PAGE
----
Macular Disease

Macular disease is the leading cause of blindness and severe vision loss in Australia and includes diabetic eye disease and macular degeneration.
These diseases occur at the macula, the central part of the retina at the back of the eye. This part of the eye processes all visual images and is responsible for our ability to drive, see colours clearly, read and recognise faces.
Macular diseases can often be diagnosed before symptoms occur.
An eye test is essential – early detection can save sight.


Diabetic eye disease - Who is at risk? 

Anyone with type 1 or type 2 diabetes is at risk of developing diabetic eye disease. More than a third of people with diabetes will develop some form of diabetic eye disease in their lifetime.  
An eye test at least every two years (or more often if recommended by the optometrist or ophthalmologist) is essential for anyone living with diabetes to detect the early stages of the disease before irreversible vision loss occurs.


Macular degeneration – Who is at risk?

People over age 50 are at increased risk of macular degeneration. Those who smoke or have a direct family history of macular degeneration have a significantly increased risk of developing the disease. One in seven Australians over age 50 show some evidence of macular degeneration and the incidence increases with age.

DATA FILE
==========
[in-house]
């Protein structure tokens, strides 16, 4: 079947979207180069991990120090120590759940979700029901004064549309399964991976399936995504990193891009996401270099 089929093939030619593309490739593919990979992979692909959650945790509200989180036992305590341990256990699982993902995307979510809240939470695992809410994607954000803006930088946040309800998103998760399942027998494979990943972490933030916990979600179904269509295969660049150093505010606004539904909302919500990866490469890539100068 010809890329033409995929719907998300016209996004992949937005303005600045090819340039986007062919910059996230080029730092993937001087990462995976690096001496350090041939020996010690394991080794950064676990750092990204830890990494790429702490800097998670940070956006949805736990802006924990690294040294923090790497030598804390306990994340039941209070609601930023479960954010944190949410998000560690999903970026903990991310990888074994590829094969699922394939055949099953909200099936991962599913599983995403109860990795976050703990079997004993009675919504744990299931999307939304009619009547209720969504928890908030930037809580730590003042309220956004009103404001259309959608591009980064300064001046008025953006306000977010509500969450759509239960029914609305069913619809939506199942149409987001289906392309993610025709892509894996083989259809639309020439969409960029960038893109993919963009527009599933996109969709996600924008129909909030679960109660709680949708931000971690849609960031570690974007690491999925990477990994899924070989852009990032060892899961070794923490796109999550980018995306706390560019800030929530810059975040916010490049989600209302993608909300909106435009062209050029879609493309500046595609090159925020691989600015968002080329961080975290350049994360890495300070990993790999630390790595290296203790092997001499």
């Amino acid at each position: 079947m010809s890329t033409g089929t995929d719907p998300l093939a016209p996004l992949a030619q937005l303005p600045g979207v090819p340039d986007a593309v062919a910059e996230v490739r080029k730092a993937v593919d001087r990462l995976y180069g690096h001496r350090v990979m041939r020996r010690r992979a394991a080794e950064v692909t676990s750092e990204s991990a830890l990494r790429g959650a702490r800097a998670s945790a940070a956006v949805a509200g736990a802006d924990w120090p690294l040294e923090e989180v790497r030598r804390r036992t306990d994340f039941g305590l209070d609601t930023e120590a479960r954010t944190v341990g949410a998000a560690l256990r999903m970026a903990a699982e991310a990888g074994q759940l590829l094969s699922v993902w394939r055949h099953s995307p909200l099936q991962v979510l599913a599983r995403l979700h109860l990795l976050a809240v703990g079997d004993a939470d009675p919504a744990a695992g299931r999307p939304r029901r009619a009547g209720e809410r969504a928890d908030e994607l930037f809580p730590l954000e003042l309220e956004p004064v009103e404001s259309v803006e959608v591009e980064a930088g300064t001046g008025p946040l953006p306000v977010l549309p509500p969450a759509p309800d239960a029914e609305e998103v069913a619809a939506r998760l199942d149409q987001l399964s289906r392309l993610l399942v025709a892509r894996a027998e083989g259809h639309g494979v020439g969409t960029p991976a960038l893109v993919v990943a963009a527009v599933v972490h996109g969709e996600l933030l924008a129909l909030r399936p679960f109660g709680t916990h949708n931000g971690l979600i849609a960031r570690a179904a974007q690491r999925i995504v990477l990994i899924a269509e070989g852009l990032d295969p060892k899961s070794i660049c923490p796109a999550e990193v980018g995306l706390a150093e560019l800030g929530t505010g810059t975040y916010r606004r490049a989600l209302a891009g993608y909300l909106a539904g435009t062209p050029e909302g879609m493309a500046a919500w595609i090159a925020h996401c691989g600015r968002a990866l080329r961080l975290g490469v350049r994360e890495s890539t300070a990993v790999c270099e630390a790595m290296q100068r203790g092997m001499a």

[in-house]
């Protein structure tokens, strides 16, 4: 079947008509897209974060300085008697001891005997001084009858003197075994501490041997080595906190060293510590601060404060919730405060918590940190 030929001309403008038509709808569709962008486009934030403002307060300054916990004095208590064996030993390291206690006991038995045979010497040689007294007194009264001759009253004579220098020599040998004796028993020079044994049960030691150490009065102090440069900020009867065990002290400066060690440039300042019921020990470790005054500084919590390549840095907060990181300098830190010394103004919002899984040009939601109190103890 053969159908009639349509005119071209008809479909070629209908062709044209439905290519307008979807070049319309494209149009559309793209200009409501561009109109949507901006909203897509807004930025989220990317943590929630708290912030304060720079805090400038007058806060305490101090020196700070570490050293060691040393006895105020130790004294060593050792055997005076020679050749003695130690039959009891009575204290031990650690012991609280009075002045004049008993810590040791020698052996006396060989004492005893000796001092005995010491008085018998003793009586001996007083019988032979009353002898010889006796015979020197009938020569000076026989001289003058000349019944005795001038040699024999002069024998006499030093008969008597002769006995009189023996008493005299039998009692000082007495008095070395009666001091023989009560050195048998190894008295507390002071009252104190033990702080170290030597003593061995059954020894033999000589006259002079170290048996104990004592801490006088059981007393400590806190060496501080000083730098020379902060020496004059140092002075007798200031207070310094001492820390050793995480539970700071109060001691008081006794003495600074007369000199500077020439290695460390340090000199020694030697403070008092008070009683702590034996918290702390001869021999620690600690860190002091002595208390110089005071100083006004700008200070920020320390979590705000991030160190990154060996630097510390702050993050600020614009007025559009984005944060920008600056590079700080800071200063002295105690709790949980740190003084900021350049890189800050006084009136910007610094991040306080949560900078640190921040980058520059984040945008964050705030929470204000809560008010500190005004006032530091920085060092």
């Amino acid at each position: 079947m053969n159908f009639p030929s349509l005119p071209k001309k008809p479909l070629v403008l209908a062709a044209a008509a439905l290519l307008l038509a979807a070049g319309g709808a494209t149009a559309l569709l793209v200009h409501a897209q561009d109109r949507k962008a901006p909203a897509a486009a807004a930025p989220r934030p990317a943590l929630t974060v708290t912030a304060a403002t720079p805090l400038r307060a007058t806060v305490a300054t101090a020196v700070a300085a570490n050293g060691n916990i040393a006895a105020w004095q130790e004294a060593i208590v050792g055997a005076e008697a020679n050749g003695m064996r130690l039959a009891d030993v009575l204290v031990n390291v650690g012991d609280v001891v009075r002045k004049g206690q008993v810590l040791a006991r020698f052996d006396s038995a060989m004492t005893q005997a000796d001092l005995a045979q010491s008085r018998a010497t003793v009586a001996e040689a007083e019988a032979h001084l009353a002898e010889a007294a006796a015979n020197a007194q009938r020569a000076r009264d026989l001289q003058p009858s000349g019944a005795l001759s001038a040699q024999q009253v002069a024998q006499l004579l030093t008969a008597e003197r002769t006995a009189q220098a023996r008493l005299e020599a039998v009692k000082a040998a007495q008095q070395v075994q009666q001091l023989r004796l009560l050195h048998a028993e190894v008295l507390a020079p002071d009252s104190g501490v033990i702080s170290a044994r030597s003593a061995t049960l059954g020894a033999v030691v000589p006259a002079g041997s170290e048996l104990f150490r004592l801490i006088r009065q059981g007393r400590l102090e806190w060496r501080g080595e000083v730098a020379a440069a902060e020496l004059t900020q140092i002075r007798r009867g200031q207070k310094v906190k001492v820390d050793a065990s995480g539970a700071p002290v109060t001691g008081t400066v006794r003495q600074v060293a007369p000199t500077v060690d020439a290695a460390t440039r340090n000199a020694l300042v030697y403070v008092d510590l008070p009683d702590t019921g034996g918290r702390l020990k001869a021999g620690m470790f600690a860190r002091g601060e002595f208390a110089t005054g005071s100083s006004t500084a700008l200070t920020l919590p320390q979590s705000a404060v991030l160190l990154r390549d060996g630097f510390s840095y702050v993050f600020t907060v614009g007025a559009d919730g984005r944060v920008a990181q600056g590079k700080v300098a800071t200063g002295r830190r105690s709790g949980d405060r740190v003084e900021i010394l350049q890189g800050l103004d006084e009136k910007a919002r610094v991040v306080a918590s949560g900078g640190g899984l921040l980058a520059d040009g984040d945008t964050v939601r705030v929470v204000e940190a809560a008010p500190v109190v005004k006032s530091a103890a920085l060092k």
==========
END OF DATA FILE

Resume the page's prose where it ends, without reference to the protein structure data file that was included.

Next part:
People over age 50 should have their eyes tested and macula checked.


Macular Disease Foundation Australia

Macular Disease Foundation Australia is committed to reducing the incidence and impact of macular disease in Australia through education and awareness programs, research, provision of support services and representing the best interests of the macular disease community.
To find out more about macular disease, phone Macular Disease Foundation Australia on free call number 1800 111 709 or visit